CSJ described Ms. Lee's duties as follows:

o Manage and coordinate personnel, finance, and facility operations, 20%;

o Manage the administration of patients and their records, and maintain patient records to comply with regulations and ensure that databases are complete, accurate, and available only to authorized personnel, 30%;

o Establish and implement policies, objectives, and procedures for the health care center, evaluate personnel and work quality, create employee work schedules, develop reports and budgets,

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and coordinate activities with health care workers, 20%;

o Oversee personnel matters, billing and collection, budgeting, planning, equipment outlays, and patient flow, 30%.

CAR at 64.

On November 4, 2013, USCIS denied the H-1B visa application on two grounds -- first, that CSJ had failed to demonstrate the offered position is a " specialty occupation" within the meaning of the applicable regulations; and second, even assuming that the position did qualify as a specialty occupation, it had not established that Ms. Lee was qualified to perform the services of the specialty occupation through equivalency to completion of a United States baccalaureate or higher degree in the specialty occupation. CAR at 2-19.

As a result, Plaintiffs filed the instant action on February 5, 2014, seeking a reversal of USCIS's decision and an Order directing the agency to grant Plaintiff's H1-B Petition pursuant to section 706 of the Administrative Procedure Act (" APA" ), 5 U.S.C. § 706. Dkt. #1. The parties now seek to resolve the matter through cross-motions for summary judgment.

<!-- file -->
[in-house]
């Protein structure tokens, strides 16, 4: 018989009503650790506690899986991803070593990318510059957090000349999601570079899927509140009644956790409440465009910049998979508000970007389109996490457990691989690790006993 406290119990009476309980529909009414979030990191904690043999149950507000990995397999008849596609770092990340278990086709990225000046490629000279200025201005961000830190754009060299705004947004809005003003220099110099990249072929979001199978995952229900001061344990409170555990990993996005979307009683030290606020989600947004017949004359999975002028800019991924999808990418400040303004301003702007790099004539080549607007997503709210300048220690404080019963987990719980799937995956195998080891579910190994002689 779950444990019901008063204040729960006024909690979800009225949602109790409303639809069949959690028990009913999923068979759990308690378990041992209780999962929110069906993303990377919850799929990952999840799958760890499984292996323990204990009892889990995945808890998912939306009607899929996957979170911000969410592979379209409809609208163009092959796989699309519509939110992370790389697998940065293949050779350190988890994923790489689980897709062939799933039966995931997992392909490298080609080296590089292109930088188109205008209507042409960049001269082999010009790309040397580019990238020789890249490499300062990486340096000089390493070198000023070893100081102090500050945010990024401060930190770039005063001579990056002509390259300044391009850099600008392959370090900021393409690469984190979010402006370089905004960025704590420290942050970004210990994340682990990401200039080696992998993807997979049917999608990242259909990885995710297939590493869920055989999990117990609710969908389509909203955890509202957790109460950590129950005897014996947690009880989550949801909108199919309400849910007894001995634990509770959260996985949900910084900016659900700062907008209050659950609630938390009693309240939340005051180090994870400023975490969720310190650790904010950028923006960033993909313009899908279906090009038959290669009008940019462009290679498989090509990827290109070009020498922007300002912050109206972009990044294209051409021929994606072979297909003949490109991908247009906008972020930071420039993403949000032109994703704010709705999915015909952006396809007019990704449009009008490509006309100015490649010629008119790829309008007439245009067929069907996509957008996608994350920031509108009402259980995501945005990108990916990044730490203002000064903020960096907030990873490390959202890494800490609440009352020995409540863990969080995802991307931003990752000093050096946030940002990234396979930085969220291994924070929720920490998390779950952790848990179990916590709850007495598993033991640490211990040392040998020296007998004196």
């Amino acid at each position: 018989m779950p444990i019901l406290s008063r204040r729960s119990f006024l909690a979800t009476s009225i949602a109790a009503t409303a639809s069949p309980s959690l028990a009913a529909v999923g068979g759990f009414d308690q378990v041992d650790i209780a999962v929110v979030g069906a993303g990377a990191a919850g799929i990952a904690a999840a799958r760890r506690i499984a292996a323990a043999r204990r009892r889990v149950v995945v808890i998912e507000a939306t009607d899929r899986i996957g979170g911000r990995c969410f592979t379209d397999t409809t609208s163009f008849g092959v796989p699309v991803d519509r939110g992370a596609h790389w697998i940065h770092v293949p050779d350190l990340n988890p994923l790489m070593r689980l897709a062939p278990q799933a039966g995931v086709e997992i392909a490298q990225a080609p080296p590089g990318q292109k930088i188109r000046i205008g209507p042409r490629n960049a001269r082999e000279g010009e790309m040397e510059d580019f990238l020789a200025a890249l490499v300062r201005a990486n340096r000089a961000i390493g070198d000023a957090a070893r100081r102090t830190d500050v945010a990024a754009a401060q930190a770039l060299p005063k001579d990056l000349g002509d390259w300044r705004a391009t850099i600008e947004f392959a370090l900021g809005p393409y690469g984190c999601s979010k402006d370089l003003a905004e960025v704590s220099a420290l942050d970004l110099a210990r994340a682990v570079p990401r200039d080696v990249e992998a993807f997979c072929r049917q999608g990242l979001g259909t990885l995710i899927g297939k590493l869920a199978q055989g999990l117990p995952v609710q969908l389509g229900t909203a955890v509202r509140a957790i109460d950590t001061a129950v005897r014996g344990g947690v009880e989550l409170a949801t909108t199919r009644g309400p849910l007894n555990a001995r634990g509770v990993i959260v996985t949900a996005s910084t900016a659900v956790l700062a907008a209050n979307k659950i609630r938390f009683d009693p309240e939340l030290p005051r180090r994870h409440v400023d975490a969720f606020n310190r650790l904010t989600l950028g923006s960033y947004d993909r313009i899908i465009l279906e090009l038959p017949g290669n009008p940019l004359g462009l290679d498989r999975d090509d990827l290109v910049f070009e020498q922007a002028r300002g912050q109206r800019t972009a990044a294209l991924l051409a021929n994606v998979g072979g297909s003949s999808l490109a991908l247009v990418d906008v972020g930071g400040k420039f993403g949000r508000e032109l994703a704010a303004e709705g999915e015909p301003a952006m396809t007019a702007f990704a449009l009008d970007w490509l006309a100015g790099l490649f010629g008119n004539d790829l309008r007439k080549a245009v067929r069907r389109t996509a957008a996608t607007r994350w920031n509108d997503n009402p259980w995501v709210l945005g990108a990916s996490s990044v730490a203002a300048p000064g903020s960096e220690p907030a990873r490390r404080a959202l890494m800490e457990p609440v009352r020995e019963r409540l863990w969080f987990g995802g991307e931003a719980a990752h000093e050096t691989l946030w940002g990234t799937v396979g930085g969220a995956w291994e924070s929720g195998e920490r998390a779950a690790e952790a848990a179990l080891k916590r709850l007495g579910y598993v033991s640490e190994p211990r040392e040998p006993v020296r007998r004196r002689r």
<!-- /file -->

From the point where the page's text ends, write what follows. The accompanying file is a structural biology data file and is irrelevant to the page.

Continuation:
III. APPLICABLE LEGAL STANDARDS

A. Judicial Review of Administrative Decision

The Administrative Procedure Act authorizes judicial review where a person " suffer[s] legal wrong because of agency action, or [is] adversely affected or aggrieved by agency action within the meaning of the relevant statute." 5 U.S.C. § 702. The reviewing district court is, in turn, empowered to set aside a final agency action if it is " arbitrary, capricious, an abuse of discretion, or otherwise not in accordance with law." 5 U.S.C. § 706(2)(A). The standard is " highly deferential, presuming the agency action to be valid." Kern County Farm Bureau v. Allen, 450 F.3d 1072, 1076 (9th Cir. 2006). Even so, the reviewing court properly sets aside an agency decision where " there is no evidence to support the decision or if the decision was based on an improper understanding of the law." Kazarian v. U.S. Citizenship and Immigration Services, 596 F.3d 1115, 1118 (9th Cir. 2010) (internal citation omitted).

The agency's factual findings are reviewed for substantial evidence and will not be disturbed " unless the evidence presented would compel a reasonable finder of fact to reach a contrary result." Family Inc. v. U.S. Citizenship and Immigration Services, 469 F.3d 1313, 1315 (9th Cir. 2006) (internal citation omitted; emphasis in original). Similarly, the Court gives the agency's interpretation of its own regulations " substantial deference" and " controlling weight unless doing so is inconsistent with the regulation or plainly erroneous." Independent Acceptance Co. v. California, 204 F.3d 1247, 1251 (9th Cir. 2000). ...